The question (and the art) is: At what point does finding and fixing more defects become less beneficial to getting the product in the marketplace? Obviously there isn't one answer to that question. Consider launching an "agile" SAAS product as beta (and thereby using your customers as your testers) in a situation where it's no big deal if the product crashes and getting product updates in is simple VERSUS trying to update a huge, legacy banking application that millions of people are using everyday for mission critical work. The answer to the question is very different in those two cases.

Now prove that functional testing works. It's a useless question. Just as useless as whether usability testing works. The interesting question isn't whether usability testing works, the interesting question is at what point does fixing more design problems become not worth the effort? And just like the legacy banking app scenario, the answer is different for every project.

Sometimes I think we're too smart and we try to make things harder than they are.

That said, people have been struggling with the answer to that functional test question for decades, so it's not like we're the only ones with this problem.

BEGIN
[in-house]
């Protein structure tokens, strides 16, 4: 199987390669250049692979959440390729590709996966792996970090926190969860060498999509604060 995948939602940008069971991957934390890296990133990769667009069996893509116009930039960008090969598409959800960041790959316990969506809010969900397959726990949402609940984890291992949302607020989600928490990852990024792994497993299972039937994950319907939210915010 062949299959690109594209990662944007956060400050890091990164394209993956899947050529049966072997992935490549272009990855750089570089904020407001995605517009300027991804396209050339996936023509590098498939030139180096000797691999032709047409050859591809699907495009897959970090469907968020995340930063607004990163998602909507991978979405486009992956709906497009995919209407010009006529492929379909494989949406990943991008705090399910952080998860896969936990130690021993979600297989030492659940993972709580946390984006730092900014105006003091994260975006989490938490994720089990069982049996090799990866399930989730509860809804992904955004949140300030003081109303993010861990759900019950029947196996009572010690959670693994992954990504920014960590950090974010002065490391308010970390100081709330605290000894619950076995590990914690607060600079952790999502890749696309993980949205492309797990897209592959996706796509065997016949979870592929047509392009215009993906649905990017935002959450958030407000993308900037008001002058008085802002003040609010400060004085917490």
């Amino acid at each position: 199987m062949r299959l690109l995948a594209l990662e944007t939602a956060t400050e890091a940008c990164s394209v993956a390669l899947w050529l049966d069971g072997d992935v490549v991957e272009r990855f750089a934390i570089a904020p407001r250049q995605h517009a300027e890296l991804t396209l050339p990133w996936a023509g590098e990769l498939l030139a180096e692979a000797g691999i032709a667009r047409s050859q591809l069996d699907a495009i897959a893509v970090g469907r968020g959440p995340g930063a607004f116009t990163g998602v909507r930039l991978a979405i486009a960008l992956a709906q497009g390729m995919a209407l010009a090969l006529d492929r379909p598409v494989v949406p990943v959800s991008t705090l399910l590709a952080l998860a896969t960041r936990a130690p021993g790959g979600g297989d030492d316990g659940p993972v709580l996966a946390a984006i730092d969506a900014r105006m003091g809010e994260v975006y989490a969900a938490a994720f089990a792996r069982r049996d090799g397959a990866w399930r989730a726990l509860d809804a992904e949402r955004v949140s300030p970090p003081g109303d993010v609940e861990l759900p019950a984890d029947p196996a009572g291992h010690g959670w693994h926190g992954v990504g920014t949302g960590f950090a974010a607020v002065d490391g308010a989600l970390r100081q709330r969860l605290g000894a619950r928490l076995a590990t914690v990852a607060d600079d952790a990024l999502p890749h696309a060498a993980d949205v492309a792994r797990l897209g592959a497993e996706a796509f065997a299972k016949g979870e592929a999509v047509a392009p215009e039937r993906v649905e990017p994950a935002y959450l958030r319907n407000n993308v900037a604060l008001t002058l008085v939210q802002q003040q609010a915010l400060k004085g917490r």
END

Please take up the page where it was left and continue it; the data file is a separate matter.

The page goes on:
Kevin: Catching problems is not success because a top-down design process, including the key factors that Jared cites, has been shown to deliver revolutionary, commercially successful, great design. UCD has no successes to point to on a similar scale. Those key factors, BTW, are 1) a corporate culture that values design, 2) strong design vision from the top, and 3) site visits to customers.

Terry: I think our whole field needs to be less associated with usability testing, because it's expensive and time-consuming to do "right" (that is, get statistically significant results) and it's too incremental and reactive. I have a hard time imagining this equation working in a timely fashion:

mediocre design + good usability testing and iteration = great product release

On the other hand, this equation clearly has been effective:

good design + no usability testing = great product release

Absolutely it's true that updating a legacy enterprise app is a much different design and usability challenge than launching a new software-as-a-service app.

I'm a strange person to defend usability testing. As I've posted on my blog on several occasions (example: http://uxsoapbox.blogspot.com/2007/06/who-cares-about-finding-new-usability.html), I'm not a big fan of usability testing. I definitely agree with you that our entire field needs to be less associated with usability testing. I think spending time on user research and design is far better ROI than usability testing.

I just think this idea that no one has ever proven that product success can be traced to usability testing and therefore usability does not affect success is silly. Spool is presenting a false choice - should we focus on "well understood shared vision, frequent user feedback and a robust tool box of design tricks & techniques" or "design dogma, methodology and formal process"? He says the former is better than the latter. But that's like saying, "Mustard is better than ketchup, so we should choose mustard over ketchup."